Thursday, April 8, 2010

Demote GDP and Enhance Economic Well-Being

The most frequently used measure of economic well-being is Gross Domestic Product. Government and private sector leaders, economists, commentators and polemicists fixate over GDP. Its upward movements prompt celebrations and congratulations (usually, self-congratulations). Its downward movements provoke calls for resignation, electoral ouster, and tea parties, and fuel no end of tiresome cable TV commentary. Whether the country is in an economic downturn or upturn is defined by movements in GDP.

Whenever a numerical figure is used as an important benchmark, it can become a tail that wags the dog. A well-known example is corporate earnings per share. Public companies scheme and maneuver to make earnings per share large enough to cast management in a good light and boost the company's stock price. While there are legal ways to "manage" earnings per share, financial regulators' rap sheets are replete with public companies that lied and cheated in order to doll up their financial statements. Earnings per share as a benchmark drives behavior. It is a narrow, incomplete way of measuring a company's value, which diverts management's attention toward the next quarter and away from long term planning and investment.

The use of GDP to measure economic well-being may distort government behavior. GDP, as it's usually calculated, measures the amount of a nation's consumption and investment. It includes private consumption (ham, eggs, shoes, DVDs, cars, kiddie train sets, etc.), gross investment (basically, business investment plus new home sales), government spending (which doesn't include transfer payments like Social Security and unemployment compensation, but these tend to get picked up through private consumption), and net exports (gross exports minus gross imports, which can yield a negative number). Most of GDP consists of consumption (private consumption and most government spending, reduced by net exports (read, net imports)). Business investment, new home sales, and government investment account for a relatively small portion of GDP.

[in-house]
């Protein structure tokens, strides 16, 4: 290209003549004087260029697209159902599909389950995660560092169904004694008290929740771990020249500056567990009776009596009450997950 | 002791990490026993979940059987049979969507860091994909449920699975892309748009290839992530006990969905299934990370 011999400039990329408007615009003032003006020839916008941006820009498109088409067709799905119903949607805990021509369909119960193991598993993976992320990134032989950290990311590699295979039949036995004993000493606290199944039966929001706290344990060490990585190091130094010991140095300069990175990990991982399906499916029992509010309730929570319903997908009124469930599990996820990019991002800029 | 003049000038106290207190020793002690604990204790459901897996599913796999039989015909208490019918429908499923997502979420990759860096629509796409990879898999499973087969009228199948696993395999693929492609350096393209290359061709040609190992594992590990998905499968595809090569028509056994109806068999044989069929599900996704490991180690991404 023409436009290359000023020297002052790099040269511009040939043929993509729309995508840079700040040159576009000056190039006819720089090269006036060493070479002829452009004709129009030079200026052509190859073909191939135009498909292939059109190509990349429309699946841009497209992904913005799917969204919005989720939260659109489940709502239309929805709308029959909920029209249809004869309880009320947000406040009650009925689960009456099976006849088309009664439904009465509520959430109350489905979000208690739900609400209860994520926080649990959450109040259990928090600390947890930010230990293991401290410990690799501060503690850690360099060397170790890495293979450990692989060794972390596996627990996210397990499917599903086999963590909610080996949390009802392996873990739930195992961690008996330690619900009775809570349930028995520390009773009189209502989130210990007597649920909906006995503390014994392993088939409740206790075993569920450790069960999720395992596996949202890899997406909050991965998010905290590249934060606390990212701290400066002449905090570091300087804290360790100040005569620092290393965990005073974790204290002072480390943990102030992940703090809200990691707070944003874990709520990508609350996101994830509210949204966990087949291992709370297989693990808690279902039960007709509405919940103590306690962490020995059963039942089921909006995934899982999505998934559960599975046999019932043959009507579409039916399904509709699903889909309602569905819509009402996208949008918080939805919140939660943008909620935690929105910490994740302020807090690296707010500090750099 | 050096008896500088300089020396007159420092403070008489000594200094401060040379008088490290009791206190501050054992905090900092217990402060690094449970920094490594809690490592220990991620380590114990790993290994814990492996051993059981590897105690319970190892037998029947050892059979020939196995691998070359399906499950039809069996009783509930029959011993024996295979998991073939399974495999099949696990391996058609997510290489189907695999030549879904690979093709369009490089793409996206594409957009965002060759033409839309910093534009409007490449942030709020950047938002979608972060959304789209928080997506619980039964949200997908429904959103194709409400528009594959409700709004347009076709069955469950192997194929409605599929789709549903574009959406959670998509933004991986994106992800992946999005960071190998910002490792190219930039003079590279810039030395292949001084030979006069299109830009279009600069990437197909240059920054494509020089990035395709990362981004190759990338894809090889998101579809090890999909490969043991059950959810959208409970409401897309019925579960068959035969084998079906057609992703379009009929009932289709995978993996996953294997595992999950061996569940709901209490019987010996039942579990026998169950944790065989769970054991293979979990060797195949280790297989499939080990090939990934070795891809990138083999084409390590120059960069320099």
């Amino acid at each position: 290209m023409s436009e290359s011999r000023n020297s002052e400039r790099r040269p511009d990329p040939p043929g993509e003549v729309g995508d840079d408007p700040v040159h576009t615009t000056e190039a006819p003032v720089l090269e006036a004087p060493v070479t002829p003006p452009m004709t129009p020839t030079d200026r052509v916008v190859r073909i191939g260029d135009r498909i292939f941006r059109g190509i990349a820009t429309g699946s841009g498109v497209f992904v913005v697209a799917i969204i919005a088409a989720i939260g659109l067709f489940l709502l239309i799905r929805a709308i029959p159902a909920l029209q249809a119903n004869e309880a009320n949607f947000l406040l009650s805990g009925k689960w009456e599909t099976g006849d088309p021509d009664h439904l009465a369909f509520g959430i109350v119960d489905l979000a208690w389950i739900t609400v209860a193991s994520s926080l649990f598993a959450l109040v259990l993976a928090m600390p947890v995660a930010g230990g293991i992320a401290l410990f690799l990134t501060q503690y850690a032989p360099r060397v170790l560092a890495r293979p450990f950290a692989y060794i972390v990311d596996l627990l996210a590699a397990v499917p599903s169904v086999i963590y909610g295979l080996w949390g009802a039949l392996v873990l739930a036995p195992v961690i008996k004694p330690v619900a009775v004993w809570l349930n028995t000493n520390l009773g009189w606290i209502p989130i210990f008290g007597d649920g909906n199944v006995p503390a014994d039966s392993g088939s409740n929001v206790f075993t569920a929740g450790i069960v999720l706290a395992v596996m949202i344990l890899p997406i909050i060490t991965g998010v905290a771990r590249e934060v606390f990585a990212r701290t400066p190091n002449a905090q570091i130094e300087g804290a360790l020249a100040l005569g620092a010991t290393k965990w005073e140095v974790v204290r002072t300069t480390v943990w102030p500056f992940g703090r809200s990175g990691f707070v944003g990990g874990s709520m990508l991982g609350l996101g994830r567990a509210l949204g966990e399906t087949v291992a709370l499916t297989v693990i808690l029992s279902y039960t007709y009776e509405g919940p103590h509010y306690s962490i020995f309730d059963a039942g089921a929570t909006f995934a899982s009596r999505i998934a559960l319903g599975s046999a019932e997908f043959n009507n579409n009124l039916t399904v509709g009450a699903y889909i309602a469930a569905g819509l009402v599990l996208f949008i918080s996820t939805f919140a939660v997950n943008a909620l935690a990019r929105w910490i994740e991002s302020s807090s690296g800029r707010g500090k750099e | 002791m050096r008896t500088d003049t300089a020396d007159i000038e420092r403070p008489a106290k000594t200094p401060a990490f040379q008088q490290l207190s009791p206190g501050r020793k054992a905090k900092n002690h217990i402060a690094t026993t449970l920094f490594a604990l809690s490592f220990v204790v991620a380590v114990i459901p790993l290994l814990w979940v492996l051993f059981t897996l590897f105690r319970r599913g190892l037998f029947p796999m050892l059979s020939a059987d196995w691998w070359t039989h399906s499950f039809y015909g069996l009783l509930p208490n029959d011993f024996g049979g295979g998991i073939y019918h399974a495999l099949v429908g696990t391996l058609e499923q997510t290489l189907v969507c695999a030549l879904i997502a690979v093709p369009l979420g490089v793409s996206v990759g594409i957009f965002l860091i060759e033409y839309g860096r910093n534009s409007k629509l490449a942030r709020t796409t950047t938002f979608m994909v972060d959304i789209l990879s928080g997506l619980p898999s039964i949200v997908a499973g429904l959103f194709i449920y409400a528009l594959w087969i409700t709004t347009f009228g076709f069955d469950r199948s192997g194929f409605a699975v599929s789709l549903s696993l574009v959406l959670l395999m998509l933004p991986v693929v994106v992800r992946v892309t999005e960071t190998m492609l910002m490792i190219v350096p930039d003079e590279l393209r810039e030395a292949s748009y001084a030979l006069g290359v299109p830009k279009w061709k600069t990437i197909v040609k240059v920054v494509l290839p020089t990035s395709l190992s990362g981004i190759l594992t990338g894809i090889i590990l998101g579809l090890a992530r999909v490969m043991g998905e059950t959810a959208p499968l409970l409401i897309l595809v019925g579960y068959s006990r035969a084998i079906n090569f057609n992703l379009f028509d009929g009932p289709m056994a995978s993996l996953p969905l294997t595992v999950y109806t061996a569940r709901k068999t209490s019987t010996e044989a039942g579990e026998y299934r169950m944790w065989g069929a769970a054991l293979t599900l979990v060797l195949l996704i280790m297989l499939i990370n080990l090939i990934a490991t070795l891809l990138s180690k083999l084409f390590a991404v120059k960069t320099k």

GDP does not differentiate between consumption financed with debt, as opposed to consumption paid for with earnings or savings. Thus, consumers indulging in home equity loans or cash out mortgage refinancings boost GDP by the full extent of the dollars they borrow and spend. The same is true when a government borrows money to pay for its spending. Thus, the government is incentivized to borrow and spend in order to boost GDP, as opposed to raising taxes to cover its budget (which would reduce private spending and perhaps business investment, thereby diminishing GDP). The government is similarly rewarded when it cuts taxes (providing more money for private consumption and business investment), and substitutes borrowed money to cover its budget. Either way, government borrowing can boost GDP and make the government look good.